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Advanced ADEPT 48V affordable mild hybrid on path to meet future ultra-low vehicle emissions

Following almost three years of testing, development and validation of advanced mild hybrid technologies with 48V electrification applied to a Ford Focus project demonstrator, the ADEPT (advanced diesel-electric powertrain) (earlier post) consortium partners have announced that the project is on course to meet the stringent air quality and ultra-low emission requirements expected of near-term next-generation vehicles.

The ADEPT project is led by Ricardo in a research partnership including the Advanced Lead Acid Battery Consortium (ALABC); Controlled Power Technologies (CPT); Faurecia Emissions Control Technologies UK Ltd; Ford Motor Company and the University of Nottingham. The final results will be presented at the UK’s LCV2016 event on 14-15 September.


The consortium aims to demonstrate the advanced 48V mild hybrid powertrain architecture, capable of delivering near full hybrid-scale diesel fuel efficiency and reduced CO2 emissions, through a highly cost-effective package, without compromising increasingly stringent European exhaust emission regulations, which currently require cars to meet Euro 6b air quality standards in terms of NOx, PM and CO.

In addition, the integration of hybrid and emissions control systems has the potential to deliver up to a 10-12% reduction in fuel consumption, equivalent to sub-80g/km of CO2 emissions (NEDC). The technology can be delivered at lower costs than a more traditional approach of optimizing each system separately.

Initial analysis shows that costs (based on Ricardo’s estimation) of less than €80 (US$89) per gram of CO2 reduction for every kilometer traveled is feasible through ADEPT technology. Ricardo believes the above package is very competitive with other fuel economy solutions such as full hybridization.

The concept of “intelligent electrification” enables highly aggressive engine downsizing and down-speeding beyond what might normally be possible other than through more expensive hybridization approaches. This is achieved through the use of torque assist from electrically harvested energy, temporarily stored in a 48V advanced lead-carbon battery with a high rate partial state-of-charge capability similar to a supercapacitor, in combination with 48V electrified ancillaries.

With sophisticated electronic control of the powertrain systems, torque assist can be used to ensure that performance is maintained—or improved upon— throughout the duty cycle while also reducing fuel consumption. By basing the system on 48V electrical architecture, the ADEPT project aims to achieve a highly optimal cost and performance trade-off, including ultra-low emissions, while also delivering significant fuel savings.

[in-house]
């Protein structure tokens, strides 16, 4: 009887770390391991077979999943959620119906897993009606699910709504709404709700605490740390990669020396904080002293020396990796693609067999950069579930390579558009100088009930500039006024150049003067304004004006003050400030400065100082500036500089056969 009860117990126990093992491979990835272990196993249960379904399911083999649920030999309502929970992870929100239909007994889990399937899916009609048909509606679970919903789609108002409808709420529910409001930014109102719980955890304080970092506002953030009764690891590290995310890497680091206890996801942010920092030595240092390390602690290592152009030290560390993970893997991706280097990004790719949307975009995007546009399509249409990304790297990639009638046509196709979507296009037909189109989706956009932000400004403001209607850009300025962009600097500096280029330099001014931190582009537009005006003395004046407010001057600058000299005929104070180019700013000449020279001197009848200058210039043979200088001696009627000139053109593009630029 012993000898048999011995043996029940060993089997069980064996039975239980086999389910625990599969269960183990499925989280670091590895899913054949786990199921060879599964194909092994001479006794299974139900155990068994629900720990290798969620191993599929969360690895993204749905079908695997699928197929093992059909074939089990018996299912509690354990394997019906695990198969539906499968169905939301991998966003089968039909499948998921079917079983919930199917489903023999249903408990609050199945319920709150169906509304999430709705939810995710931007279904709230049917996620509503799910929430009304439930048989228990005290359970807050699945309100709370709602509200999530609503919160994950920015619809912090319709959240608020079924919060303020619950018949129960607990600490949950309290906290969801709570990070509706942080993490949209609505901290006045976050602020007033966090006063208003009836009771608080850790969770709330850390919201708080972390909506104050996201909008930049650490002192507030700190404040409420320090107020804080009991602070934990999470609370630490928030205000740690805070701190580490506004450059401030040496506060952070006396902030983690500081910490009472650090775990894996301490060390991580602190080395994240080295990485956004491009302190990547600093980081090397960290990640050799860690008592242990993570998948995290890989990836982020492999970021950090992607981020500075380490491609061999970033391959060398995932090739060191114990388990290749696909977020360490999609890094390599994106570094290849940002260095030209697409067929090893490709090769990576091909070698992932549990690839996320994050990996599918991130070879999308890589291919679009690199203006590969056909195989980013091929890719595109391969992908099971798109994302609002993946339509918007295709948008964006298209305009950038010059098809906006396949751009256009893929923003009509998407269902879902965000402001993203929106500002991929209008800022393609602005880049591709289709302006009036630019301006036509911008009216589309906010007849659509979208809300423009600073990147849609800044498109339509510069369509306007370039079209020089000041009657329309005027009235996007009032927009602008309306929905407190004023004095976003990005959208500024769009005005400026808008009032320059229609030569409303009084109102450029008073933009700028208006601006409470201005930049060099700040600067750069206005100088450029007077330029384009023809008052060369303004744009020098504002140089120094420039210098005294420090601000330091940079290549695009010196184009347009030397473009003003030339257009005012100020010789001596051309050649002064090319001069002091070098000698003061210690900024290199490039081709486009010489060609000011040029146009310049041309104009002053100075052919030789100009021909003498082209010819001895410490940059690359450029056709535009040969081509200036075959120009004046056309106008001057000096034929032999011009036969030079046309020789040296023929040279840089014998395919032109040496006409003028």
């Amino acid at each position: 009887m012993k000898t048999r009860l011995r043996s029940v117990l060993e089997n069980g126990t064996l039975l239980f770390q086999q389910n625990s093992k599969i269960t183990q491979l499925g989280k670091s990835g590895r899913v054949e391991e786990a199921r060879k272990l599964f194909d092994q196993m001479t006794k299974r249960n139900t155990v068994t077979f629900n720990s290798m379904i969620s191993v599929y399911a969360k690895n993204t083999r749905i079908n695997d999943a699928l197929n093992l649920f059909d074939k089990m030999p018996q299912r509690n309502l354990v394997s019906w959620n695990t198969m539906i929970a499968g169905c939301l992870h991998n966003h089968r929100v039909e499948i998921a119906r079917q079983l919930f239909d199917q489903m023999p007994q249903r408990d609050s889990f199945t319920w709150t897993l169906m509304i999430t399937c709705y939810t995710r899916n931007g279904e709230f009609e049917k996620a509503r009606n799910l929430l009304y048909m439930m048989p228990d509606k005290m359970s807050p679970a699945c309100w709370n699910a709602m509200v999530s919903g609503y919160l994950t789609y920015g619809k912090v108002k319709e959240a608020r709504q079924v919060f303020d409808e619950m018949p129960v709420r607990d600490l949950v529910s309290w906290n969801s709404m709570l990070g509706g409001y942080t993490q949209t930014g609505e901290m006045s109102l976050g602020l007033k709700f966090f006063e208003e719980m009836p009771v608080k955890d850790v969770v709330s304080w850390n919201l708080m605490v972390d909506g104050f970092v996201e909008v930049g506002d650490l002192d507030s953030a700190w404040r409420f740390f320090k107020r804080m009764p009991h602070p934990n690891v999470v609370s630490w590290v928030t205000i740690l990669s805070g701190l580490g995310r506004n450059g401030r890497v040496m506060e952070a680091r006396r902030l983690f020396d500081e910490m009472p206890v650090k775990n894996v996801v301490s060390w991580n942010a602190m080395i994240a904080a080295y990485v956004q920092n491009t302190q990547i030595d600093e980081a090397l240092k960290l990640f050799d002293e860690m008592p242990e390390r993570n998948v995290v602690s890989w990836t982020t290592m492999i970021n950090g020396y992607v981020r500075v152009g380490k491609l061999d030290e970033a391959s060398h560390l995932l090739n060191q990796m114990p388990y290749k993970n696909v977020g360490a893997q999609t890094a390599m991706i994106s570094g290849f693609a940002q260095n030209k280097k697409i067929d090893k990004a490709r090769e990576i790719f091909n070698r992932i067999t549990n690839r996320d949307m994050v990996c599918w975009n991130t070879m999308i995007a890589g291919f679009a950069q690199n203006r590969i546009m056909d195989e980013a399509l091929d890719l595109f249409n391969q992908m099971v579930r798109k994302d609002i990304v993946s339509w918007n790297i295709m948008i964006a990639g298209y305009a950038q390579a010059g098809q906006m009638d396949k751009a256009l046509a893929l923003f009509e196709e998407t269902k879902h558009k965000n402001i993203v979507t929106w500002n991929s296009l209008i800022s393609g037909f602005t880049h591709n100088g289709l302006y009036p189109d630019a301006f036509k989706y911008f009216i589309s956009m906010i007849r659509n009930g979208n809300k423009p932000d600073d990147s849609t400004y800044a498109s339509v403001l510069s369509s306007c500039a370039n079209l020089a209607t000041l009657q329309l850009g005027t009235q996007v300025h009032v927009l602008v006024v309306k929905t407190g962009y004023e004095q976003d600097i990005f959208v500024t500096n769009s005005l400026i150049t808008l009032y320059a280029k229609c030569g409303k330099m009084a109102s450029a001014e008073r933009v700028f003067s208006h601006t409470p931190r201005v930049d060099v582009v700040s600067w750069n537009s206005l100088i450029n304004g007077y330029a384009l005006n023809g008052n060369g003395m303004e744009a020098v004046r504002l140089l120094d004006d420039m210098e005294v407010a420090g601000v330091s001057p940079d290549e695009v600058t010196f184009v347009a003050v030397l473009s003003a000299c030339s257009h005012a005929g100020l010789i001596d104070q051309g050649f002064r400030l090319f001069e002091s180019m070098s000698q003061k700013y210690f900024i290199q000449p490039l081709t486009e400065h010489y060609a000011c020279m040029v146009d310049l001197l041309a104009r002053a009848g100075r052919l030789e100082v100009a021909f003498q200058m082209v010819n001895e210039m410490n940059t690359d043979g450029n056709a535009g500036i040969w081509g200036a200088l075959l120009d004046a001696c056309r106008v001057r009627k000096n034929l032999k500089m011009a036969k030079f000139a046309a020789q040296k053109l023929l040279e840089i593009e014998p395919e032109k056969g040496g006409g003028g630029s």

ADEPT powertrain architecture. The baseline vehicle for the ADEPT research and development programme is based on an already downsized and competitively fuel-efficient diesel Ford Focus ECOnetic 1.5TDCi, homologated with carbon dioxide emissions of 88g/km.

Key features of the vehicle systems include CPT’s water-cooled SpeedStart switched reluctance belt starter generator (BSG), capable of delivering in excess of 12kW of regenerative braking, as well as near instantaneous and near continuous torque assist levels of over 7kW— sufficient to enable significant engine down-speeding in addition to a highly capable start-stop functionality.

Further energy recovery is achieved from CPT’s exhaust-mounted 48V turbine integrated exhaust gas energy recovery system known as TIGERS. Rated at 2.4kW, TIGERS is capable of providing further power recuperated from the exhaust downstream of the turbocharger. The exhaust gas is diverted to the TIGERS unit via two bespoke emissions control valves developed by Faurecia Emissions Controls technologies for the ADEPT project.

The recovered energy is stored in the advanced lead-carbon battery pack, providing a high power, high endurance, easily recyclable, lithium-free energy storage solution at a competitive cost.

The ADEPT powertrain includes a range of electrical ancillaries powered from the 48V system rather than directly from the engine, including for example, the vehicle air conditioning compressor. In addition to powering these ancillaries and facilitating a significantly improved start-stop functionality, ADEPT’s 48V architecture also provides significant levels of torque assist from the BSG to offset fuelling to the engine for improved fuel economy, and to increase overall powertrain torque capability for enhanced vehicle performance.

The control strategies deployed have been developed based on extensive vehicle systems simulation work. This has enabled the core powertrain and aftertreatment system, as well as the 48V BSG, ancillaries, battery pack and exhaust energy recovery system, to be operated in a seamless manner, while also providing a valuable computer-aided engineering (CAE) capability to explore further potential avenues of development and optimization opened up through intelligent 48V electrification.

Development completed, testing ongoing. Following the announcement of the ADEPT project in September 2013, initial integration and development tests were carried out by the ADEPT team on an early functional integration prototype, which was revealed at the LCV2014 show. This enabled the project to carry out de-risking of components and systems, and also provided a platform for evaluating control concepts.